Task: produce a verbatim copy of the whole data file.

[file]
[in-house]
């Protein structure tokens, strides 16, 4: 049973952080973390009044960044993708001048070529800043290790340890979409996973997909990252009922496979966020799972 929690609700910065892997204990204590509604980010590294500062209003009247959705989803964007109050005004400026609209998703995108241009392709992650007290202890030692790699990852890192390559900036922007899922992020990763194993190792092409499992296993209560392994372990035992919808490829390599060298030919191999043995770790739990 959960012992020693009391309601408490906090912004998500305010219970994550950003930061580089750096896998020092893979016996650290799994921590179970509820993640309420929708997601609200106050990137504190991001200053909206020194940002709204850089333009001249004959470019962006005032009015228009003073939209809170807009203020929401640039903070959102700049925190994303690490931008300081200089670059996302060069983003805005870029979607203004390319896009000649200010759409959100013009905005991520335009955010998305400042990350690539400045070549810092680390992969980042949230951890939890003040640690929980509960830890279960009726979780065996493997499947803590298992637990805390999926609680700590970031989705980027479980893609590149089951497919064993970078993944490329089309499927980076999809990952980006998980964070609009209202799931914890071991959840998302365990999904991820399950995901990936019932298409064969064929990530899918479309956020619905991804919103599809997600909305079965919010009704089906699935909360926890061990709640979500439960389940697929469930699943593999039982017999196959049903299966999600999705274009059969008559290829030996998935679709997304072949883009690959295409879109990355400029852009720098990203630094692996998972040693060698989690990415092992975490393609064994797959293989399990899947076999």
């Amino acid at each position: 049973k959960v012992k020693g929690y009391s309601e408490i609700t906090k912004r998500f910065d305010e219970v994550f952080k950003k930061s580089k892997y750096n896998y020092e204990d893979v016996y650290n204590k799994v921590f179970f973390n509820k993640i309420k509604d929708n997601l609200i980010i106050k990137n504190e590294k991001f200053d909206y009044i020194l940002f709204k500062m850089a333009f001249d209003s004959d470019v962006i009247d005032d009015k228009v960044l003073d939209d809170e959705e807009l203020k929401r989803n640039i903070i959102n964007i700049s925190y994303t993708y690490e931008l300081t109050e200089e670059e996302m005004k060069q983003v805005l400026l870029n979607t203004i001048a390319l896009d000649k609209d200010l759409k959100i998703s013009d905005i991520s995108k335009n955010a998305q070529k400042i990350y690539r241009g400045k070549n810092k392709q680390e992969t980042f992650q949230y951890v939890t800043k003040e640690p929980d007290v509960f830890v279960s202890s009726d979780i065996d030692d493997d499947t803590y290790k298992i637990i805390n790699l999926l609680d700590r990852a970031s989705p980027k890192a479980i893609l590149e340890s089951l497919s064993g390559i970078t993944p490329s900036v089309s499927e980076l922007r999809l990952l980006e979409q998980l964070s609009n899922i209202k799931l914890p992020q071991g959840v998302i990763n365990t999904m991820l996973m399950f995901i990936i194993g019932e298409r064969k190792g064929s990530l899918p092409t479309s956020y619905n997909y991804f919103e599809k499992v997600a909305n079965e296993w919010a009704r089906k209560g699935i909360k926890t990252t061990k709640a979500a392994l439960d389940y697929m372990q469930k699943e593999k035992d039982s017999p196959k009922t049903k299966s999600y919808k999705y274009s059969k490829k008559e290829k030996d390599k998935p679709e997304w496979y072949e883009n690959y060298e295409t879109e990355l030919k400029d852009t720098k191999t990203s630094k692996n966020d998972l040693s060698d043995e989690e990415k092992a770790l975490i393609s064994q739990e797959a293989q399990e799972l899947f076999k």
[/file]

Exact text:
[in-house]
């Protein structure tokens, strides 16, 4: 049973952080973390009044960044993708001048070529800043290790340890979409996973997909990252009922496979966020799972 929690609700910065892997204990204590509604980010590294500062209003009247959705989803964007109050005004400026609209998703995108241009392709992650007290202890030692790699990852890192390559900036922007899922992020990763194993190792092409499992296993209560392994372990035992919808490829390599060298030919191999043995770790739990 959960012992020693009391309601408490906090912004998500305010219970994550950003930061580089750096896998020092893979016996650290799994921590179970509820993640309420929708997601609200106050990137504190991001200053909206020194940002709204850089333009001249004959470019962006005032009015228009003073939209809170807009203020929401640039903070959102700049925190994303690490931008300081200089670059996302060069983003805005870029979607203004390319896009000649200010759409959100013009905005991520335009955010998305400042990350690539400045070549810092680390992969980042949230951890939890003040640690929980509960830890279960009726979780065996493997499947803590298992637990805390999926609680700590970031989705980027479980893609590149089951497919064993970078993944490329089309499927980076999809990952980006998980964070609009209202799931914890071991959840998302365990999904991820399950995901990936019932298409064969064929990530899918479309956020619905991804919103599809997600909305079965919010009704089906699935909360926890061990709640979500439960389940697929469930699943593999039982017999196959049903299966999600999705274009059969008559290829030996998935679709997304072949883009690959295409879109990355400029852009720098990203630094692996998972040693060698989690990415092992975490393609064994797959293989399990899947076999």
């Amino acid at each position: 049973k959960v012992k020693g929690y009391s309601e408490i609700t906090k912004r998500f910065d305010e219970v994550f952080k950003k930061s580089k892997y750096n896998y020092e204990d893979v016996y650290n204590k799994v921590f179970f973390n509820k993640i309420k509604d929708n997601l609200i980010i106050k990137n504190e590294k991001f200053d909206y009044i020194l940002f709204k500062m850089a333009f001249d209003s004959d470019v962006i009247d005032d009015k228009v960044l003073d939209d809170e959705e807009l203020k929401r989803n640039i903070i959102n964007i700049s925190y994303t993708y690490e931008l300081t109050e200089e670059e996302m005004k060069q983003v805005l400026l870029n979607t203004i001048a390319l896009d000649k609209d200010l759409k959100i998703s013009d905005i991520s995108k335009n955010a998305q070529k400042i990350y690539r241009g400045k070549n810092k392709q680390e992969t980042f992650q949230y951890v939890t800043k003040e640690p929980d007290v509960f830890v279960s202890s009726d979780i065996d030692d493997d499947t803590y290790k298992i637990i805390n790699l999926l609680d700590r990852a970031s989705p980027k890192a479980i893609l590149e340890s089951l497919s064993g390559i970078t993944p490329s900036v089309s499927e980076l922007r999809l990952l980006e979409q998980l964070s609009n899922i209202k799931l914890p992020q071991g959840v998302i990763n365990t999904m991820l996973m399950f995901i990936i194993g019932e298409r064969k190792g064929s990530l899918p092409t479309s956020y619905n997909y991804f919103e599809k499992v997600a909305n079965e296993w919010a009704r089906k209560g699935i909360k926890t990252t061990k709640a979500a392994l439960d389940y697929m372990q469930k699943e593999k035992d039982s017999p196959k009922t049903k299966s999600y919808k999705y274009s059969k490829k008559e290829k030996d390599k998935p679709e997304w496979y072949e883009n690959y060298e295409t879109e990355l030919k400029d852009t720098k191999t990203s630094k692996n966020d998972l040693s060698d043995e989690e990415k092992a770790l975490i393609s064994q739990e797959a293989q399990e799972l899947f076999k």